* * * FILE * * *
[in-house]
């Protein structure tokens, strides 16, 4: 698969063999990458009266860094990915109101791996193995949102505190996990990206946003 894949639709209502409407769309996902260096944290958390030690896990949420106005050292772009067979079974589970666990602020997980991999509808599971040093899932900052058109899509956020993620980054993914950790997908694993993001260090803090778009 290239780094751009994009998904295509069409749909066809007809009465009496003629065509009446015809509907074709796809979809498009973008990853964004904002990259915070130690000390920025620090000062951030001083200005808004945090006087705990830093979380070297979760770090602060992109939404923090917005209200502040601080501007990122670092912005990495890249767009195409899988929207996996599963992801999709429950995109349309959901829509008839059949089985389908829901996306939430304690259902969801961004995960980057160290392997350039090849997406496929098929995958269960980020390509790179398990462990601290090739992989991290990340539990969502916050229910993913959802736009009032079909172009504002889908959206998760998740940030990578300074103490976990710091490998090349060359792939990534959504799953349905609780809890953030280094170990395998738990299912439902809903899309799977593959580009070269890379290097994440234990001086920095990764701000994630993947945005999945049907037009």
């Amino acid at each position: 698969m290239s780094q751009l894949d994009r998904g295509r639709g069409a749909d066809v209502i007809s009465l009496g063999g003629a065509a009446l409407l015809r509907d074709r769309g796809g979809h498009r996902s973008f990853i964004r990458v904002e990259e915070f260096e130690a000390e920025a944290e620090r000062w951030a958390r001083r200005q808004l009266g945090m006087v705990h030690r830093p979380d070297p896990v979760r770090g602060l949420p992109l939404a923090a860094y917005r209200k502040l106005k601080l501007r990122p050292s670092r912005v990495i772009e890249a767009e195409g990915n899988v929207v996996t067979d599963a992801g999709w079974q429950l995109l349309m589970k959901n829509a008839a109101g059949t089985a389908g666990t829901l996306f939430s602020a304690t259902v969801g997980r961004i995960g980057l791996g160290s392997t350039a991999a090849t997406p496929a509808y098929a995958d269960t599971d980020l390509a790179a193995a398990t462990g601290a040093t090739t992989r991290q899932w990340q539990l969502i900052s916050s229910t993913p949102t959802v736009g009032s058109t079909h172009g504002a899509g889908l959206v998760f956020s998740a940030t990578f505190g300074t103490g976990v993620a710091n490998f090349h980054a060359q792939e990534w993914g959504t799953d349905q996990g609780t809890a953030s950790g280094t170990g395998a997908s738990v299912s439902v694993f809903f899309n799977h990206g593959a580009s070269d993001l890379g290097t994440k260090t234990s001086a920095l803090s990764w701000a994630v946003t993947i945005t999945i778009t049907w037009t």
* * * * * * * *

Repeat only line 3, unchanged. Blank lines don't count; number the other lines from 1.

């Amino acid at each position: 698969m290239s780094q751009l894949d994009r998904g295509r639709g069409a749909d066809v209502i007809s009465l009496g063999g003629a065509a009446l409407l015809r509907d074709r769309g796809g979809h498009r996902s973008f990853i964004r990458v904002e990259e915070f260096e130690a000390e920025a944290e620090r000062w951030a958390r001083r200005q808004l009266g945090m006087v705990h030690r830093p979380d070297p896990v979760r770090g602060l949420p992109l939404a923090a860094y917005r209200k502040l106005k601080l501007r990122p050292s670092r912005v990495i772009e890249a767009e195409g990915n899988v929207v996996t067979d599963a992801g999709w079974q429950l995109l349309m589970k959901n829509a008839a109101g059949t089985a389908g666990t829901l996306f939430s602020a304690t259902v969801g997980r961004i995960g980057l791996g160290s392997t350039a991999a090849t997406p496929a509808y098929a995958d269960t599971d980020l390509a790179a193995a398990t462990g601290a040093t090739t992989r991290q899932w990340q539990l969502i900052s916050s229910t993913p949102t959802v736009g009032s058109t079909h172009g504002a899509g889908l959206v998760f956020s998740a940030t990578f505190g300074t103490g976990v993620a710091n490998f090349h980054a060359q792939e990534w993914g959504t799953d349905q996990g609780t809890a953030s950790g280094t170990g395998a997908s738990v299912s439902v694993f809903f899309n799977h990206g593959a580009s070269d993001l890379g290097t994440k260090t234990s001086a920095l803090s990764w701000a994630v946003t993947i945005t999945i778009t049907w037009t």